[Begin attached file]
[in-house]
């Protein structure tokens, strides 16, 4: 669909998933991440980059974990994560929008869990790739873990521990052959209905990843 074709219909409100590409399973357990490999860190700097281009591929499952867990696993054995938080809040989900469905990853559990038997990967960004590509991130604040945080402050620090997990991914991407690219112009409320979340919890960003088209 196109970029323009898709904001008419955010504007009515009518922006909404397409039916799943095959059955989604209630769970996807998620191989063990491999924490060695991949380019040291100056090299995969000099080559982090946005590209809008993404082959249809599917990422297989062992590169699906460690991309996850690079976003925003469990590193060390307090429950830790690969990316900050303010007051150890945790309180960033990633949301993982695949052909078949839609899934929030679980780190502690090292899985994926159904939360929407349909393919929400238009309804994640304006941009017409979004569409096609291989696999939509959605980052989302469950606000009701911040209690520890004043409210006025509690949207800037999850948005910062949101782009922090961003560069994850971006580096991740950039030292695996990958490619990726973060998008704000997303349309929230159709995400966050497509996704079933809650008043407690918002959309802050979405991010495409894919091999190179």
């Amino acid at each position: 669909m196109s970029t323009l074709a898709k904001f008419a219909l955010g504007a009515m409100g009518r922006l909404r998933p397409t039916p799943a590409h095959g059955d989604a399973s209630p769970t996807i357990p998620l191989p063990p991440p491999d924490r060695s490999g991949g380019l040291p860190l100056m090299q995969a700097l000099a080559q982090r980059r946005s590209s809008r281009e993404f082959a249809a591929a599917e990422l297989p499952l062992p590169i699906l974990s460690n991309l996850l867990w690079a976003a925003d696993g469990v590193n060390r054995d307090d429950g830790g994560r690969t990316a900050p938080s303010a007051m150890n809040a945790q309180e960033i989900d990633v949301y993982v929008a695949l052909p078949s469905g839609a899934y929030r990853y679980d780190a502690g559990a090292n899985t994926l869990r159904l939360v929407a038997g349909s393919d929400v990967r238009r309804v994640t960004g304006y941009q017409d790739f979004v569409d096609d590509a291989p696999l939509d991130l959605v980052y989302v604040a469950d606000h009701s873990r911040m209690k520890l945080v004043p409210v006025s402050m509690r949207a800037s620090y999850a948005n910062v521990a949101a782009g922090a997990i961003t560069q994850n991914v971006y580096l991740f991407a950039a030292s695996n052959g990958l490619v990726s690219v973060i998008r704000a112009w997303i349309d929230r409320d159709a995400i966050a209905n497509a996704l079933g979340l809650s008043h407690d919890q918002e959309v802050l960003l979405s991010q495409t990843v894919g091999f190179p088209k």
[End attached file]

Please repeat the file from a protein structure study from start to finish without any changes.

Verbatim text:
[in-house]
């Protein structure tokens, strides 16, 4: 669909998933991440980059974990994560929008869990790739873990521990052959209905990843 074709219909409100590409399973357990490999860190700097281009591929499952867990696993054995938080809040989900469905990853559990038997990967960004590509991130604040945080402050620090997990991914991407690219112009409320979340919890960003088209 196109970029323009898709904001008419955010504007009515009518922006909404397409039916799943095959059955989604209630769970996807998620191989063990491999924490060695991949380019040291100056090299995969000099080559982090946005590209809008993404082959249809599917990422297989062992590169699906460690991309996850690079976003925003469990590193060390307090429950830790690969990316900050303010007051150890945790309180960033990633949301993982695949052909078949839609899934929030679980780190502690090292899985994926159904939360929407349909393919929400238009309804994640304006941009017409979004569409096609291989696999939509959605980052989302469950606000009701911040209690520890004043409210006025509690949207800037999850948005910062949101782009922090961003560069994850971006580096991740950039030292695996990958490619990726973060998008704000997303349309929230159709995400966050497509996704079933809650008043407690918002959309802050979405991010495409894919091999190179």
């Amino acid at each position: 669909m196109s970029t323009l074709a898709k904001f008419a219909l955010g504007a009515m409100g009518r922006l909404r998933p397409t039916p799943a590409h095959g059955d989604a399973s209630p769970t996807i357990p998620l191989p063990p991440p491999d924490r060695s490999g991949g380019l040291p860190l100056m090299q995969a700097l000099a080559q982090r980059r946005s590209s809008r281009e993404f082959a249809a591929a599917e990422l297989p499952l062992p590169i699906l974990s460690n991309l996850l867990w690079a976003a925003d696993g469990v590193n060390r054995d307090d429950g830790g994560r690969t990316a900050p938080s303010a007051m150890n809040a945790q309180e960033i989900d990633v949301y993982v929008a695949l052909p078949s469905g839609a899934y929030r990853y679980d780190a502690g559990a090292n899985t994926l869990r159904l939360v929407a038997g349909s393919d929400v990967r238009r309804v994640t960004g304006y941009q017409d790739f979004v569409d096609d590509a291989p696999l939509d991130l959605v980052y989302v604040a469950d606000h009701s873990r911040m209690k520890l945080v004043p409210v006025s402050m509690r949207a800037s620090y999850a948005n910062v521990a949101a782009g922090a997990i961003t560069q994850n991914v971006y580096l991740f991407a950039a030292s695996n052959g990958l490619v990726s690219v973060i998008r704000a112009w997303i349309d929230r409320d159709a995400i966050a209905n497509a996704l079933g979340l809650s008043h407690d919890q918002e959309v802050l960003l979405s991010q495409t990843v894919g091999f190179p088209k």